Another product that really surprised me was the Overnight Sensation Brightening Sleep Mask we launched in 2018. We never launched a skincare product before, but one weekend in the lab and played around with making a sleep mask. I gave samples to around 100 consumers and all of them loved it. When that product finally came out, it was kind of like an overnight sensation for us. We’re so rooted in color, but I’m proud of the success we’ve had in skincare and we’ve since launched more products in partnership with our Thrive Tribe.
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Beauty brands traditionally have a level of aspiration attached to them. Today, more people seem drawn to approachable brands like Thrive that also give back. Why do you think there's a shift?
Personally, as a millennial consumer I will absolutely buy the product that’s giving back or making a difference in the world if it’s the same or better. I think Thrive Causemetics is this movement and mission where the only barrier to join is literally just following us on social media to see the impact you can have on the world. Buy a mascara or cleanser and you know something good is happening.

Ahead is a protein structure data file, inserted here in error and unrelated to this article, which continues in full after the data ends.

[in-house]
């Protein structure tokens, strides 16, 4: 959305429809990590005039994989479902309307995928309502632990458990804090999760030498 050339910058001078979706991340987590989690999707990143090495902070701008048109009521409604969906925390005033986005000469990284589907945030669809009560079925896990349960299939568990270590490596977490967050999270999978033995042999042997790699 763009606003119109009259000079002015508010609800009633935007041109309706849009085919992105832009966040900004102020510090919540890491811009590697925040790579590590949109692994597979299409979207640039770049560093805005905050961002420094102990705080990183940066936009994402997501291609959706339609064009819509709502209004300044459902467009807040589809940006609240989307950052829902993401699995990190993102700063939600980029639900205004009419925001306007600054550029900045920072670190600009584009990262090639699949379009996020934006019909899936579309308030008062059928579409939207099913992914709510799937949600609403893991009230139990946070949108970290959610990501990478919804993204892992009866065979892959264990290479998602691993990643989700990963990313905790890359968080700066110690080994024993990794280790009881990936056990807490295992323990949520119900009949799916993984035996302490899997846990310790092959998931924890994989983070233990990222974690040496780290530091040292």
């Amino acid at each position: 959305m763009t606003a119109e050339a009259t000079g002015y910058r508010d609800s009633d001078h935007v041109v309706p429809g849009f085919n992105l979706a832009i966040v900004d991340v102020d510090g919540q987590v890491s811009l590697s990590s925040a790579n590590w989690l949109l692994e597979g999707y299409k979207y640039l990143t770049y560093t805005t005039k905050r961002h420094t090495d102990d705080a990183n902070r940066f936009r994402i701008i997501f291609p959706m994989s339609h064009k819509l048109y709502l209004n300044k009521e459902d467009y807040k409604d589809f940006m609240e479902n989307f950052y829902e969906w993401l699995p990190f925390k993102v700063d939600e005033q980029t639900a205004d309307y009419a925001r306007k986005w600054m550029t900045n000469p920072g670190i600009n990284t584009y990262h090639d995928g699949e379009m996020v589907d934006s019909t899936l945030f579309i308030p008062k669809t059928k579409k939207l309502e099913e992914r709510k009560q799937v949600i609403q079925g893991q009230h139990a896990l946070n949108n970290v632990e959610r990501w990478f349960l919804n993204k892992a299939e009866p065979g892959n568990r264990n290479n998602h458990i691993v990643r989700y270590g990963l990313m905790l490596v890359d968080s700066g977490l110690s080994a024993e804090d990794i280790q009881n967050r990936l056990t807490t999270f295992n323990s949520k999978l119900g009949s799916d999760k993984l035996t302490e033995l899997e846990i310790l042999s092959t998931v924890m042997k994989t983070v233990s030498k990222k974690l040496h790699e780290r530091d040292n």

It’s exciting, and I’m glad that other beauty brands are doing the same. We’re a large brand now, but I started this business out of my one bedroom apartment less than five years ago and I funded it myself. I’m not a celebrity or influencer, but if I can create a company like this that’s now donated over a $100 million in product and cash, that’s extraordinary. Think about the impact on the world we would have if everyone was doing that.